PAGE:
I saw these questions posed by a reviewer on Openings and thought I’d respond to them (questions are italicized)
They use old-fashioned airplanes, for which they first have to build airstrips. What is wrong with helicopters!! I know they had helicopters in Vietnam. But maybe that’s painful to remember. Saigon, you know.
Three issues regarding using helicopters: range, payload, maintenance, and that doesn’t include the need for flight training (easier for a pilot who is already trained on single-engine fixed-wing to transition to twin-engine fixed-wing than to transition to rotary-wing).
Let’s talk about range and payload – the helicopters in Vietnam (usually Hughes UH1 (several further designation, but let’s go with the utility helicopter, the UH1B) had a range of 318 miles and a payload capacity of 3,880 lbs, as opposed to a range of 1,307 miles the payload capacity of 8,740 lbs (more than twice that of the Huey) of a DHC-4 (mind you, I’m using maximum numbers – range changes based on payload).
On maintenance, while I don’t have the numbers, it’s pretty clear that with helicopters, like airplanes, it’s based on hours of flight (cumulative). Flying slower for longer times (600 miles at 127 mph equals about 4.7 flight hours vs. 600 miles at 215 mph equals about 2.8 flight hours) means maintenance will have to be done more often than flying faster for less time.
On a personal note, as to the Saigon reference, I lived in Laos from 1971-1974. I vividly recall the evacuation of Saigon in April, 1975 (something our current president facilitated by not allowing President Ford to obtain money from congress to us the US Military to delay NVA forces long enough to ensure a more secure evacuation. I also worked as a volunteer in the refugee camps on the Thai-Cambodian border when the Vietnamese invaded Cambodia. At the time, I was in high school. How many other high-school students do you know who helped removed dead people from a field-expedient hospital? So, yes, I do recall Saigon and the aftermath.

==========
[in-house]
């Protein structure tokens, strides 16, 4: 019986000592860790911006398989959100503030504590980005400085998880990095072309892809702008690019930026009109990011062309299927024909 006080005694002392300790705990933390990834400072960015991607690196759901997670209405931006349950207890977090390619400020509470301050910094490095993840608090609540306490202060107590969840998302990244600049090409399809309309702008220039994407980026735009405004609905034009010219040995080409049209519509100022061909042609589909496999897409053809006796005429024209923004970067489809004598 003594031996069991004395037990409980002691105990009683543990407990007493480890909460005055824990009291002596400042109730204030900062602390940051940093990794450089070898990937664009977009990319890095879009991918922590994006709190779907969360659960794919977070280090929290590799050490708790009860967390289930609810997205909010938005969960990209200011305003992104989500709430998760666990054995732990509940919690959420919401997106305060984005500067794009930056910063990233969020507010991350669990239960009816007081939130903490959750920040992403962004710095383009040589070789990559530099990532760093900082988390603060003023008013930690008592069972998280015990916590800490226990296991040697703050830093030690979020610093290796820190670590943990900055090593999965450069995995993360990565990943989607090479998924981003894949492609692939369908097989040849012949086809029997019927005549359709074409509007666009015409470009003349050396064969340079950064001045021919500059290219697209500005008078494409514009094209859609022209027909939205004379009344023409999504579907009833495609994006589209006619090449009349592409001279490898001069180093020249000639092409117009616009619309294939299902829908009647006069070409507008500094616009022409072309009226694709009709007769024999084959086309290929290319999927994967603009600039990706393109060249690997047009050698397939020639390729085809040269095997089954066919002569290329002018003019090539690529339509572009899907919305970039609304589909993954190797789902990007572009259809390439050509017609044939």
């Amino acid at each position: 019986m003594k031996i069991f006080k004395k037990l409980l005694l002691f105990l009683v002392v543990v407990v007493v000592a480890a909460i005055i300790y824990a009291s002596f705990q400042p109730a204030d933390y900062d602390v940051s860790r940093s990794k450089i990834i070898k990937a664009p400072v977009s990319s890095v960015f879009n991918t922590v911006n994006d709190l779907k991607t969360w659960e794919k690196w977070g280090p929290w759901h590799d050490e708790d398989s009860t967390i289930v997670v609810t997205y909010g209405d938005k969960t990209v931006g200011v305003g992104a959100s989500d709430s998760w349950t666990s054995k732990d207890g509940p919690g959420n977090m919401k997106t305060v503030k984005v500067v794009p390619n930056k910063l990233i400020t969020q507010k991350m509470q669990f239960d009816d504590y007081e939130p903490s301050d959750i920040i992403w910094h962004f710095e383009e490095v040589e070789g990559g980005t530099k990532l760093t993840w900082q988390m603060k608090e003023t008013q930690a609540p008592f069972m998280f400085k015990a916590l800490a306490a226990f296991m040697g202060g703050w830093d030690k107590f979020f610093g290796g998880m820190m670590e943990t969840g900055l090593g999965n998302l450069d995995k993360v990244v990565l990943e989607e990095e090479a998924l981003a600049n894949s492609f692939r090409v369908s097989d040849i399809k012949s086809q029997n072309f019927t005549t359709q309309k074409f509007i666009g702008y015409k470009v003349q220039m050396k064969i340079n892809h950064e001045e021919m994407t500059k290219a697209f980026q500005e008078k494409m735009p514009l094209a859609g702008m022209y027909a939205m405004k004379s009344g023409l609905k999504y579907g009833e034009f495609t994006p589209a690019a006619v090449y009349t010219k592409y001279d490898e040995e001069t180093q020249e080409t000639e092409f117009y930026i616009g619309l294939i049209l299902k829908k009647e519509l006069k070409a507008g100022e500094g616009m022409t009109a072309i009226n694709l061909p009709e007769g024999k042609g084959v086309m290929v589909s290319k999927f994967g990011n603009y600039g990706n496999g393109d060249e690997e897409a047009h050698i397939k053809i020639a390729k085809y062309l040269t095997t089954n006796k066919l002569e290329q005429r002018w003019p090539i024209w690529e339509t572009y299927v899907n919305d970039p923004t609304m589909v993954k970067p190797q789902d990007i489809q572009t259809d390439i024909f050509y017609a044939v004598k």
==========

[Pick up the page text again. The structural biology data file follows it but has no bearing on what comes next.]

They get in long distance airplanes to map the world, with difficult refueling. Zeppelins (airships, dirigibles) had circled the world in 1929. Explored the North pole in the 20’s. They flew passengers across the Atlantic on regular lines…
One of the purposes behind the Monarch plane in the Corps of Discovery series is to fly high, so as not to be seen with the naked eye, or if seen, to be confused with a bird at a lower altitude. As I write speculative fiction, I can design my own equipment :-). Clearly, a dirigible wouldn’t fit that requirement.
In Openings, the issue is flying long-distance between Eastern Washington and the gold country of California. Again, a DHC-4 requires a crew of two and can be refueled by transporting readily available avgas through the portal. While dirigibles can carry more and travel longer distances, they also require more crew members (the Hindenburg had a crew of 36, and that doesn’t include the necessary ground crew and docking infrastructure) and helium or hydrogen (hard to obtain readily or transport safely through the portal).
So, I hope I answered your questions as to why I did what I did vis-a-vis aircraft in Openings.
One thought on “Some Answers to Reviewer Question on Openings”
A part of the Paris agreement was that the U S would continue to fund South Vietnam for a number of years. The dem controlled Congress RENEGED on this and the South ran out of gas….